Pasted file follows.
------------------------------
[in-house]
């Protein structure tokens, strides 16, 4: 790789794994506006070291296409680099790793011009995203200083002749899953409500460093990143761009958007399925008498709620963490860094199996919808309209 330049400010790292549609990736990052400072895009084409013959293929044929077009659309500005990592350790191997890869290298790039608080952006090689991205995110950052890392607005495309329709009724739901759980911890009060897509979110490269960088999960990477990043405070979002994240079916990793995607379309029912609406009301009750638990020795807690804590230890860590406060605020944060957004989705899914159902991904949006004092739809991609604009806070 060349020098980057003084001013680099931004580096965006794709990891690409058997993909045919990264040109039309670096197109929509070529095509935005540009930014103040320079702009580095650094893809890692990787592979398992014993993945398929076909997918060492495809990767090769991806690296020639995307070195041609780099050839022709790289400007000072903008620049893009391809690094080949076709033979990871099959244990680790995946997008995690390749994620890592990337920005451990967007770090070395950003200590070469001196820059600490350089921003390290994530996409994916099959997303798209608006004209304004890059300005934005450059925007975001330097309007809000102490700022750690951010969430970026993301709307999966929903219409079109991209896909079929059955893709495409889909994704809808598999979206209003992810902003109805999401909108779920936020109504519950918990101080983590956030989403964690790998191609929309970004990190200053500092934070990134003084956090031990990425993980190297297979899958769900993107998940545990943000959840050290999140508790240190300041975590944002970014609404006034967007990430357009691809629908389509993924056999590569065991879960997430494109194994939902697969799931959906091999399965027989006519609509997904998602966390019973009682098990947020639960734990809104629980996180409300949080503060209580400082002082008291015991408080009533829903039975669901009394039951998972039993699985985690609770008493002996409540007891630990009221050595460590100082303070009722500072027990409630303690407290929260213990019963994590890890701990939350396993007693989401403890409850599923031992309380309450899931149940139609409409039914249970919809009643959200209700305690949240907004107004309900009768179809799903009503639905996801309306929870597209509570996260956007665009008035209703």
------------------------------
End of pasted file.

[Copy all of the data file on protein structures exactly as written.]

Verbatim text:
[in-house]
């Protein structure tokens, strides 16, 4: 790789794994506006070291296409680099790793011009995203200083002749899953409500460093990143761009958007399925008498709620963490860094199996919808309209 330049400010790292549609990736990052400072895009084409013959293929044929077009659309500005990592350790191997890869290298790039608080952006090689991205995110950052890392607005495309329709009724739901759980911890009060897509979110490269960088999960990477990043405070979002994240079916990793995607379309029912609406009301009750638990020795807690804590230890860590406060605020944060957004989705899914159902991904949006004092739809991609604009806070 060349020098980057003084001013680099931004580096965006794709990891690409058997993909045919990264040109039309670096197109929509070529095509935005540009930014103040320079702009580095650094893809890692990787592979398992014993993945398929076909997918060492495809990767090769991806690296020639995307070195041609780099050839022709790289400007000072903008620049893009391809690094080949076709033979990871099959244990680790995946997008995690390749994620890592990337920005451990967007770090070395950003200590070469001196820059600490350089921003390290994530996409994916099959997303798209608006004209304004890059300005934005450059925007975001330097309007809000102490700022750690951010969430970026993301709307999966929903219409079109991209896909079929059955893709495409889909994704809808598999979206209003992810902003109805999401909108779920936020109504519950918990101080983590956030989403964690790998191609929309970004990190200053500092934070990134003084956090031990990425993980190297297979899958769900993107998940545990943000959840050290999140508790240190300041975590944002970014609404006034967007990430357009691809629908389509993924056999590569065991879960997430494109194994939902697969799931959906091999399965027989006519609509997904998602966390019973009682098990947020639960734990809104629980996180409300949080503060209580400082002082008291015991408080009533829903039975669901009394039951998972039993699985985690609770008493002996409540007891630990009221050595460590100082303070009722500072027990409630303690407290929260213990019963994590890890701990939350396993007693989401403890409850599923031992309380309450899931149940139609409409039914249970919809009643959200209700305690949240907004107004309900009768179809799903009503639905996801309306929870597209509570996260956007665009008035209703």